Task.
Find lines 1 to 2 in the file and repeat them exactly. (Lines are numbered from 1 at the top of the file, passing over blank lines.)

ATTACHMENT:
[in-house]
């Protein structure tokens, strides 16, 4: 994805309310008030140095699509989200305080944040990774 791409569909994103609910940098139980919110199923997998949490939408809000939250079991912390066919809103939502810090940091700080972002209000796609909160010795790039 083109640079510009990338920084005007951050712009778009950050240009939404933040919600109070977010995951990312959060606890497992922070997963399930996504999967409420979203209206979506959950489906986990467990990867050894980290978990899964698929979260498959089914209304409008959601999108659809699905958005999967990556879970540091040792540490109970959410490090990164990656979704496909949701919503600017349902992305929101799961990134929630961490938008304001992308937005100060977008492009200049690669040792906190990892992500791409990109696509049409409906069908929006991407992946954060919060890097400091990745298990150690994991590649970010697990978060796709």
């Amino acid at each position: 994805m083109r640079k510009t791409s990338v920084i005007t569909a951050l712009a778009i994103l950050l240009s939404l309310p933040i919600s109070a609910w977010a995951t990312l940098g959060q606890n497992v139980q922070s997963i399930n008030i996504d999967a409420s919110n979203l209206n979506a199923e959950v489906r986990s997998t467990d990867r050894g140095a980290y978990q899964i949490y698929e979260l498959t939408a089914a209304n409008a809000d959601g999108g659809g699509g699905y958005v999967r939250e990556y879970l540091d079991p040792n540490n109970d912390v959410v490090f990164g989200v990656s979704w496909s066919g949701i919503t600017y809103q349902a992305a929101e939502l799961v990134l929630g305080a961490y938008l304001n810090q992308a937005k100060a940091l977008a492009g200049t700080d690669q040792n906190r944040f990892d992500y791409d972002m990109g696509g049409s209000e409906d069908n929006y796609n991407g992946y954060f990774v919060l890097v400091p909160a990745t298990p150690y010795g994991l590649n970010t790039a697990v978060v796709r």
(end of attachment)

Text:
[in-house]
């Protein structure tokens, strides 16, 4: 994805309310008030140095699509989200305080944040990774 791409569909994103609910940098139980919110199923997998949490939408809000939250079991912390066919809103939502810090940091700080972002209000796609909160010795790039 083109640079510009990338920084005007951050712009778009950050240009939404933040919600109070977010995951990312959060606890497992922070997963399930996504999967409420979203209206979506959950489906986990467990990867050894980290978990899964698929979260498959089914209304409008959601999108659809699905958005999967990556879970540091040792540490109970959410490090990164990656979704496909949701919503600017349902992305929101799961990134929630961490938008304001992308937005100060977008492009200049690669040792906190990892992500791409990109696509049409409906069908929006991407992946954060919060890097400091990745298990150690994991590649970010697990978060796709």